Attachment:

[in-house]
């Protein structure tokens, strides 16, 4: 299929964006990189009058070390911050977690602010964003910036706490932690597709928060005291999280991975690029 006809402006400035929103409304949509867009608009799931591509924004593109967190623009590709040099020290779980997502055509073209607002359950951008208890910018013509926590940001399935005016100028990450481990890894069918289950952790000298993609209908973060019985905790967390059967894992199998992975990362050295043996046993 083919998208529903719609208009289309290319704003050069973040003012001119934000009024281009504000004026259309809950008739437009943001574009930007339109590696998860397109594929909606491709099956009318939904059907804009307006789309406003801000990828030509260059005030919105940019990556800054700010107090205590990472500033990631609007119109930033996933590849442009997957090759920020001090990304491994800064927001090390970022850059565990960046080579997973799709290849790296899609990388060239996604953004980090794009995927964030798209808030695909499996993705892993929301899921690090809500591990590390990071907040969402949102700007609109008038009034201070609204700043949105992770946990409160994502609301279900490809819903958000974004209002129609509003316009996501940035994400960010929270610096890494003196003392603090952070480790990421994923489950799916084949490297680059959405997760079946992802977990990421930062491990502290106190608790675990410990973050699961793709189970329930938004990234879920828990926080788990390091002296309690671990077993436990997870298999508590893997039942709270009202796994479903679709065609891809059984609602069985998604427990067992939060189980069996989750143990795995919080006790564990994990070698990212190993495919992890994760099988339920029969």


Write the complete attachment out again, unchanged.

[in-house]
């Protein structure tokens, strides 16, 4: 299929964006990189009058070390911050977690602010964003910036706490932690597709928060005291999280991975690029 006809402006400035929103409304949509867009608009799931591509924004593109967190623009590709040099020290779980997502055509073209607002359950951008208890910018013509926590940001399935005016100028990450481990890894069918289950952790000298993609209908973060019985905790967390059967894992199998992975990362050295043996046993 083919998208529903719609208009289309290319704003050069973040003012001119934000009024281009504000004026259309809950008739437009943001574009930007339109590696998860397109594929909606491709099956009318939904059907804009307006789309406003801000990828030509260059005030919105940019990556800054700010107090205590990472500033990631609007119109930033996933590849442009997957090759920020001090990304491994800064927001090390970022850059565990960046080579997973799709290849790296899609990388060239996604953004980090794009995927964030798209808030695909499996993705892993929301899921690090809500591990590390990071907040969402949102700007609109008038009034201070609204700043949105992770946990409160994502609301279900490809819903958000974004209002129609509003316009996501940035994400960010929270610096890494003196003392603090952070480790990421994923489950799916084949490297680059959405997760079946992802977990990421930062491990502290106190608790675990410990973050699961793709189970329930938004990234879920828990926080788990390091002296309690671990077993436990997870298999508590893997039942709270009202796994479903679709065609891809059984609602069985998604427990067992939060189980069996989750143990795995919080006790564990994990070698990212190993495919992890994760099988339920029969």